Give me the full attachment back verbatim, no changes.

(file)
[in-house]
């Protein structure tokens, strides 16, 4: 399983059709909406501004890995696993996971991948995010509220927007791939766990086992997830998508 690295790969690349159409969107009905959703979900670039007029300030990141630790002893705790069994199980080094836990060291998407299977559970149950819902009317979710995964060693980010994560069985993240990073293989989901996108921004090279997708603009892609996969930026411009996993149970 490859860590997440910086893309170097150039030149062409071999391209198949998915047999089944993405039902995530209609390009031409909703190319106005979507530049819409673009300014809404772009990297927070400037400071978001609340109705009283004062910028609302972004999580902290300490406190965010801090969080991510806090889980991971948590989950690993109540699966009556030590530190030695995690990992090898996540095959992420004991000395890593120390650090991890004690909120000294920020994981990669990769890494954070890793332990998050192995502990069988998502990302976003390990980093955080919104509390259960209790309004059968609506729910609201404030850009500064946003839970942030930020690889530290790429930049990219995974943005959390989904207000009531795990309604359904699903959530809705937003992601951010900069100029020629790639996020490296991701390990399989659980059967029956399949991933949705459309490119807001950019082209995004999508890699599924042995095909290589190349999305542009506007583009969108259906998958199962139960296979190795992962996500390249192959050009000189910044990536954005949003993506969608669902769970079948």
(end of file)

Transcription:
[in-house]
């Protein structure tokens, strides 16, 4: 399983059709909406501004890995696993996971991948995010509220927007791939766990086992997830998508 690295790969690349159409969107009905959703979900670039007029300030990141630790002893705790069994199980080094836990060291998407299977559970149950819902009317979710995964060693980010994560069985993240990073293989989901996108921004090279997708603009892609996969930026411009996993149970 490859860590997440910086893309170097150039030149062409071999391209198949998915047999089944993405039902995530209609390009031409909703190319106005979507530049819409673009300014809404772009990297927070400037400071978001609340109705009283004062910028609302972004999580902290300490406190965010801090969080991510806090889980991971948590989950690993109540699966009556030590530190030695995690990992090898996540095959992420004991000395890593120390650090991890004690909120000294920020994981990669990769890494954070890793332990998050192995502990069988998502990302976003390990980093955080919104509390259960209790309004059968609506729910609201404030850009500064946003839970942030930020690889530290790429930049990219995974943005959390989904207000009531795990309604359904699903959530809705937003992601951010900069100029020629790639996020490296991701390990399989659980059967029956399949991933949705459309490119807001950019082209995004999508890699599924042995095909290589190349999305542009506007583009969108259906998958199962139960296979190795992962996500390249192959050009000189910044990536954005949003993506969608669902769970079948």